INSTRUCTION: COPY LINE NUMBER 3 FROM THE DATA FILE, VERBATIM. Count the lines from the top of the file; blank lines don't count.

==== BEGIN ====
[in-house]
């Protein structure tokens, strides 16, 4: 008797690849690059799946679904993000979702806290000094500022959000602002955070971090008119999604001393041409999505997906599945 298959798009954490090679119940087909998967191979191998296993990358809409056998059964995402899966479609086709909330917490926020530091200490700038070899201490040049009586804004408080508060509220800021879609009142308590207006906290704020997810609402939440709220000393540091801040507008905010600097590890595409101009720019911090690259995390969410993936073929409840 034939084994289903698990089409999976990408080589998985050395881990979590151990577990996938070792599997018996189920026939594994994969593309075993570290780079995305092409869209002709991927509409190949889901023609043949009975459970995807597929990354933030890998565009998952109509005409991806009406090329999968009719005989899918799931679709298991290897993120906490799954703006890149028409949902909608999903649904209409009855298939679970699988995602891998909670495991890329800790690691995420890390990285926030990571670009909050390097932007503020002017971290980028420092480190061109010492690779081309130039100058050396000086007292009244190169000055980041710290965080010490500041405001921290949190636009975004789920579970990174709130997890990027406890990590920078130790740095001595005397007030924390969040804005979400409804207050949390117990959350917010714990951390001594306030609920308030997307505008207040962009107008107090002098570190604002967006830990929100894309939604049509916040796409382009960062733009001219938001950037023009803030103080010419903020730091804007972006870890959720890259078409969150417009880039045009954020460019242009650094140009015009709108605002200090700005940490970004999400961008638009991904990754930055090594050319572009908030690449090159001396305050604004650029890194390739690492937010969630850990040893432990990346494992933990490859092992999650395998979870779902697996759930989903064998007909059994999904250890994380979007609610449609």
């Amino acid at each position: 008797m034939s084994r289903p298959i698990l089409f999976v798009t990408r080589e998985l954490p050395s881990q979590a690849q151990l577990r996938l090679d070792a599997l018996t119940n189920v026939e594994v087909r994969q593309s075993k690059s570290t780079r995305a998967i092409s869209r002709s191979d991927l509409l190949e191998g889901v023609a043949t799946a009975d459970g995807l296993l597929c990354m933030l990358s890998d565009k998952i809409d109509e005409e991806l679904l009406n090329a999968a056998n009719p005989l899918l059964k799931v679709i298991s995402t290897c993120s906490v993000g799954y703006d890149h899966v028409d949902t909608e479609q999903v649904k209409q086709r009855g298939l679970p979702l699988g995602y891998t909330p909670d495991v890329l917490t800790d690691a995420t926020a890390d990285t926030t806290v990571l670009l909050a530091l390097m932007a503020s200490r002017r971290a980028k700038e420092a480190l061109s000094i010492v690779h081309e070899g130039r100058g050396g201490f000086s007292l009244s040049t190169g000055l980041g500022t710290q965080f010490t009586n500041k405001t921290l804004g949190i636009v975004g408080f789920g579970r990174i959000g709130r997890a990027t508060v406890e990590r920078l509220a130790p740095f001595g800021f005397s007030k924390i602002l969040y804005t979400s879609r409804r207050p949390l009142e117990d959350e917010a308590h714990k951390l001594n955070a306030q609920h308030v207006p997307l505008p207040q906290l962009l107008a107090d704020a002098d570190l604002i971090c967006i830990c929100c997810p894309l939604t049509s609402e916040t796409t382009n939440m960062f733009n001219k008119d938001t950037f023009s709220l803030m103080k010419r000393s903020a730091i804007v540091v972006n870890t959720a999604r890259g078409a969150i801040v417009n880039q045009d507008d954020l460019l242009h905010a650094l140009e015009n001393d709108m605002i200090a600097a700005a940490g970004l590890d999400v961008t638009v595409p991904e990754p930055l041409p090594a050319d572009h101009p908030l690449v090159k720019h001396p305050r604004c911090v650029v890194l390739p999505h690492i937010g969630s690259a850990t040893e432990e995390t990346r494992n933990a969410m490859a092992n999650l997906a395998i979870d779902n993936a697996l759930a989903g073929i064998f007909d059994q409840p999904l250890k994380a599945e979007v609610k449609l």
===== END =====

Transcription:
């Amino acid at each position: 008797m034939s084994r289903p298959i698990l089409f999976v798009t990408r080589e998985l954490p050395s881990q979590a690849q151990l577990r996938l090679d070792a599997l018996t119940n189920v026939e594994v087909r994969q593309s075993k690059s570290t780079r995305a998967i092409s869209r002709s191979d991927l509409l190949e191998g889901v023609a043949t799946a009975d459970g995807l296993l597929c990354m933030l990358s890998d565009k998952i809409d109509e005409e991806l679904l009406n090329a999968a056998n009719p005989l899918l059964k799931v679709i298991s995402t290897c993120s906490v993000g799954y703006d890149h899966v028409d949902t909608e479609q999903v649904k209409q086709r009855g298939l679970p979702l699988g995602y891998t909330p909670d495991v890329l917490t800790d690691a995420t926020a890390d990285t926030t806290v990571l670009l909050a530091l390097m932007a503020s200490r002017r971290a980028k700038e420092a480190l061109s000094i010492v690779h081309e070899g130039r100058g050396g201490f000086s007292l009244s040049t190169g000055l980041g500022t710290q965080f010490t009586n500041k405001t921290l804004g949190i636009v975004g408080f789920g579970r990174i959000g709130r997890a990027t508060v406890e990590r920078l509220a130790p740095f001595g800021f005397s007030k924390i602002l969040y804005t979400s879609r409804r207050p949390l009142e117990d959350e917010a308590h714990k951390l001594n955070a306030q609920h308030v207006p997307l505008p207040q906290l962009l107008a107090d704020a002098d570190l604002i971090c967006i830990c929100c997810p894309l939604t049509s609402e916040t796409t382009n939440m960062f733009n001219k008119d938001t950037f023009s709220l803030m103080k010419r000393s903020a730091i804007v540091v972006n870890t959720a999604r890259g078409a969150i801040v417009n880039q045009d507008d954020l460019l242009h905010a650094l140009e015009n001393d709108m605002i200090a600097a700005a940490g970004l590890d999400v961008t638009v595409p991904e990754p930055l041409p090594a050319d572009h101009p908030l690449v090159k720019h001396p305050r604004c911090v650029v890194l390739p999505h690492i937010g969630s690259a850990t040893e432990e995390t990346r494992n933990a969410m490859a092992n999650l997906a395998i979870d779902n993936a697996l759930a989903g073929i064998f007909d059994q409840p999904l250890k994380a599945e979007v609610k449609l």